By most accounts, owner Jim Crane and general manager Jeff Luhnow have had a strong first offseason with the Astros, putting in place the foundation on which a Houston contender can eventually be built.

Just a week into his tenure, Luhnow sent closer Mark Melancon to the Red Sox for Jed Lowrie and Kyle Weiland. The move drew praise from the baseball community, as the Astros gained a potential everyday infielder and cost-controlled starter in exchange for a reliever. Melancon has great stuff and is under team control for five more years, but he held limited value to the rebuilding Astros, and Luhnow took advantage of a team in need.

The downside, though, is that Melancon’s departure created a void at the top of manager Brad Mills’ bullpen. Having some level of stability in the ninth inning is important for any team—even a non-contender—and that consideration ultimately led to the Astros’ decision to move starter Brett Myers into the role on Tuesday. Luhnow noted after announcing the move that he wanted to “take some pressure off of Brandon Lyon and (less experienced) guys like David Carpenter and Wilton Lopez.”

Luhnow’s logic seems easy to follow. Lyon is recovering from surgery. Carpenter and Lopez need time to show whether they can eventually be key cogs in the Houston bullpen. Myers has experience pitching in the ninth—he saved 21 games in 24 tries for the Phillies in 2007—and an impressive 72-to-22 K/BB in 63 1/3 career innings as a reliever.

Yet, in spite of that, the move was largely panned. Myers' $11 million salary for 2012 makes him one of the highest-paid relievers in the league. His value as an innings-eater is negated by the shift to the bullpen. The options to replace him include, well, replacement-level veterans like Livan Hernandez and Zach Duke.  And, as BP’s own Colin Wyers asked, “What does God need with a starship?”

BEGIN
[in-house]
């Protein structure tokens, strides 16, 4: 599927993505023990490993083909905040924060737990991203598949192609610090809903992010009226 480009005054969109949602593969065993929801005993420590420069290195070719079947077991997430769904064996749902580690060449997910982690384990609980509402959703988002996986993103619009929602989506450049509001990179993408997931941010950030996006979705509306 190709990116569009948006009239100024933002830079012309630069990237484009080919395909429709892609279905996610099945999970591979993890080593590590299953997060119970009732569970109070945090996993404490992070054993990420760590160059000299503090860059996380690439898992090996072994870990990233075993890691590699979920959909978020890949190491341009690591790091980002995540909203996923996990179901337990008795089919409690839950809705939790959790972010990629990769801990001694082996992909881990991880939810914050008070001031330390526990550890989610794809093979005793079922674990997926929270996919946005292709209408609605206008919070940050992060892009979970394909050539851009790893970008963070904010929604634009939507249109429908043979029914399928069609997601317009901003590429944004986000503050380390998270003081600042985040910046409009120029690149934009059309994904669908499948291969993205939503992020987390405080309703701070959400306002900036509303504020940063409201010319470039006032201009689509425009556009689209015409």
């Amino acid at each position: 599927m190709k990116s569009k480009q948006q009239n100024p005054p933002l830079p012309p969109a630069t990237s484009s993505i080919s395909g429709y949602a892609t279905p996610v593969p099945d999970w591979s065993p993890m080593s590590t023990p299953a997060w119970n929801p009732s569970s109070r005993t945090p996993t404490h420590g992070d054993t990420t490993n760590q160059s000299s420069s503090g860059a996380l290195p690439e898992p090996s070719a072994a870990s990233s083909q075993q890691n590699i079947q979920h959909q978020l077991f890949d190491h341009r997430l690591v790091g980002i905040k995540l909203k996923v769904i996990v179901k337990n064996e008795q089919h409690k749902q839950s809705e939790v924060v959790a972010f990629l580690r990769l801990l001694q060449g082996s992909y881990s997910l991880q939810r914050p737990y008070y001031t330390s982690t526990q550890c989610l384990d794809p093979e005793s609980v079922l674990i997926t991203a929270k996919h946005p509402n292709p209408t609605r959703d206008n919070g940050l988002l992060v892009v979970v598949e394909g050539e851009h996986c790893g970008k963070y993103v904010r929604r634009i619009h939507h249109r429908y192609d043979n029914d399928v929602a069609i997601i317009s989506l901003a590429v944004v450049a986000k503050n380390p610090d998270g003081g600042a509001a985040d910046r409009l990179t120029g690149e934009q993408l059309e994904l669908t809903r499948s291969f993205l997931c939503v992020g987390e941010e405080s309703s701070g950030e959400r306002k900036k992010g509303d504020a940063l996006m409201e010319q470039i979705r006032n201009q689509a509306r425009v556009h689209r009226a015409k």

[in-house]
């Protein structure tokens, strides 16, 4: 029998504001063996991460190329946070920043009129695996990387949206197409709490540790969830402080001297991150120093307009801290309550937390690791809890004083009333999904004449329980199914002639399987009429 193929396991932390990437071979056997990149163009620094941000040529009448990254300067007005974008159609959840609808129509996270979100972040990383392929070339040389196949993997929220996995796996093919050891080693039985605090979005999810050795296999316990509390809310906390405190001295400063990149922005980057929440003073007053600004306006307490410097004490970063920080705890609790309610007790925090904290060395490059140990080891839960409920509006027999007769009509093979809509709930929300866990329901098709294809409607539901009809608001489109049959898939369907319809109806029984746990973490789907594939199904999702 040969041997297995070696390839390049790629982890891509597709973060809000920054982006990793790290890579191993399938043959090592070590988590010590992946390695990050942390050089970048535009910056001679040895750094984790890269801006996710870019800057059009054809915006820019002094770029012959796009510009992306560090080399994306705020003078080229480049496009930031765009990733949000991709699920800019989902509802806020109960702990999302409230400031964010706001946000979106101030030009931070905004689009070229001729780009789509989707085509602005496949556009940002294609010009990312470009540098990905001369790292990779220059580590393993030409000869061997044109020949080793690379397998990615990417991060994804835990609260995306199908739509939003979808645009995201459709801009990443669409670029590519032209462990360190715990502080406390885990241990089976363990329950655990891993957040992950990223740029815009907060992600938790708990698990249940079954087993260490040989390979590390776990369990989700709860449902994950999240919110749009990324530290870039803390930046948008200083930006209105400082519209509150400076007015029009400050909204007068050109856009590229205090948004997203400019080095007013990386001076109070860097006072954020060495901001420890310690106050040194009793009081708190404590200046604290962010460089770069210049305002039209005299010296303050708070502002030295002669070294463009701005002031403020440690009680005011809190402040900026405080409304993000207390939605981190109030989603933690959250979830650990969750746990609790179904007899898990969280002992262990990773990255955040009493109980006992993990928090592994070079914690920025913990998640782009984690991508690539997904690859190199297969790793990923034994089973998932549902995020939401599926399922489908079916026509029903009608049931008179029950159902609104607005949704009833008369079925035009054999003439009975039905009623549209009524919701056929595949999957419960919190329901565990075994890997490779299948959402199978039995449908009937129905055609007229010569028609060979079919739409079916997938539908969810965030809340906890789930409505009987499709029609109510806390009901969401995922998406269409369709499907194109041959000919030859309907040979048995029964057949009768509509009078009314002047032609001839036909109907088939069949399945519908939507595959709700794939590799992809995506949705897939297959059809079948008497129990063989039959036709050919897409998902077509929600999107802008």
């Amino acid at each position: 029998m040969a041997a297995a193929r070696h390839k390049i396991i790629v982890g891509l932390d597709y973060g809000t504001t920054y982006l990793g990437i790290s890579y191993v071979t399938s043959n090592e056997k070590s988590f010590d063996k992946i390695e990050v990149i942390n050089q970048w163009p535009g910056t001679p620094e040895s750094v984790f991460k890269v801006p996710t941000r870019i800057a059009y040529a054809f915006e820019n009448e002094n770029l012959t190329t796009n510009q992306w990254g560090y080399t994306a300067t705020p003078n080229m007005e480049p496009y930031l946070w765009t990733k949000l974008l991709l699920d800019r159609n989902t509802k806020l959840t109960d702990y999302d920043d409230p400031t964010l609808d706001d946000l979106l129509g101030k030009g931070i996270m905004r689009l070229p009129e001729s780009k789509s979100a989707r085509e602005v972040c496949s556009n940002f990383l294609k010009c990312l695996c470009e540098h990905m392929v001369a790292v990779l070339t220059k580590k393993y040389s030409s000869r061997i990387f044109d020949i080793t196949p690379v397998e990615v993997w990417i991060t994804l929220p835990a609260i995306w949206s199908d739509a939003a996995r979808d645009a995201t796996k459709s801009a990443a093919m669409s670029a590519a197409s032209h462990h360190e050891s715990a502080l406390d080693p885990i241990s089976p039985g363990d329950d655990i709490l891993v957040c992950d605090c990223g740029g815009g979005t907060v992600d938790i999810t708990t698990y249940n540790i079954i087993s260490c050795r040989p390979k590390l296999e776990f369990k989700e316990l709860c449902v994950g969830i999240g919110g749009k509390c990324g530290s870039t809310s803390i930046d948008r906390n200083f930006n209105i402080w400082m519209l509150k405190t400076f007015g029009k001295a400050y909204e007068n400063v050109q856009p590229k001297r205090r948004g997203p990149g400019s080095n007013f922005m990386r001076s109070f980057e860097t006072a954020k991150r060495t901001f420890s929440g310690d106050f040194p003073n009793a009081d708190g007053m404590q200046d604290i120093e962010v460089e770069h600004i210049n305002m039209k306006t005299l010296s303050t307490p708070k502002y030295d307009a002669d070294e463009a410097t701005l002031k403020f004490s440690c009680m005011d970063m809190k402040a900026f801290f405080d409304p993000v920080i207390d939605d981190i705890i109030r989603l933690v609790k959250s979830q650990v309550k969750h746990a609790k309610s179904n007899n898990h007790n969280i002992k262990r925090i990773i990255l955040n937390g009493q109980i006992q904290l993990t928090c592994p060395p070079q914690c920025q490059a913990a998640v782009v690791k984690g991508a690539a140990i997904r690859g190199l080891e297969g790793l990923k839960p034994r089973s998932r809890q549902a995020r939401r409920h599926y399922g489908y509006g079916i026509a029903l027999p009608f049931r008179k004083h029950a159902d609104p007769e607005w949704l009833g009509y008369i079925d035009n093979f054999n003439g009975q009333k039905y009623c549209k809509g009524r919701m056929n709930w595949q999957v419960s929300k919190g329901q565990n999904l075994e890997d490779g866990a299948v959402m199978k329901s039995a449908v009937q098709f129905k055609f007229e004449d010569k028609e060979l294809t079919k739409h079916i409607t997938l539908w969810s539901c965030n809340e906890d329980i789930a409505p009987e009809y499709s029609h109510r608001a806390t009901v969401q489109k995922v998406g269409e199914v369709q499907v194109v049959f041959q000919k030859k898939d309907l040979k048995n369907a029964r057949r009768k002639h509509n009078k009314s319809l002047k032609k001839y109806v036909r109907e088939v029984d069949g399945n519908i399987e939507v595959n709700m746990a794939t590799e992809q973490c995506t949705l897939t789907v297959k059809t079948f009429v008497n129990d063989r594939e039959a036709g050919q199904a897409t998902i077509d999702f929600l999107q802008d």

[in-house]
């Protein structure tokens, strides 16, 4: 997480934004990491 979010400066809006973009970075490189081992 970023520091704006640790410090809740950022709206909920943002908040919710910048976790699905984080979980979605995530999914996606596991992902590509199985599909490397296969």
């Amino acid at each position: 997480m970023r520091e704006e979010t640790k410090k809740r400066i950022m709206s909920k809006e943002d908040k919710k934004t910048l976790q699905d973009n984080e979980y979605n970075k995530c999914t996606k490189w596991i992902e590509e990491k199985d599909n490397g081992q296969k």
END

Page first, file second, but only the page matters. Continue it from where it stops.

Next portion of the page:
Ultimately, the fate of the decision to make Myers the closer will depend on what Luhnow and Mills do with the opportunity it creates—namely, the opening in the rotation. If that job is simply handed to Hernandez or Duke, then the move makes little sense. On the other hand, if the Astros use it to audition their stable of young pitchers—such as Weiland, Henry Sosa, Lucas Harrell, and top prospect Jordan Lyles—and evaluate their future potential, the knowledge gained could prove valuable, as Luhnow tries to salvage what he can from a depleted farm system.

The Astros’ retooled front office has stayed on track since taking over for Ed Wade and co. in early-December. Until we know exactly what they plan to do to replace Myers’ 200 innings in the rotation, they deserve the benefit of the doubt. 

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I wonder if the Astros think he could be better as a closer than as a starter, and thus be a more attractive trade option? There's little chance that he'll have his 2010 again. But what if he has a dominant year as a closer? Then he'd be one among few dominant available relievers. As an average starter, there would be many similar commodities available. I don't necessarily think this is a good strategy, but it may be their strategy.
As a closer, he doesn't have 4 days between appearances to drag people around by the hair or punch them in the face.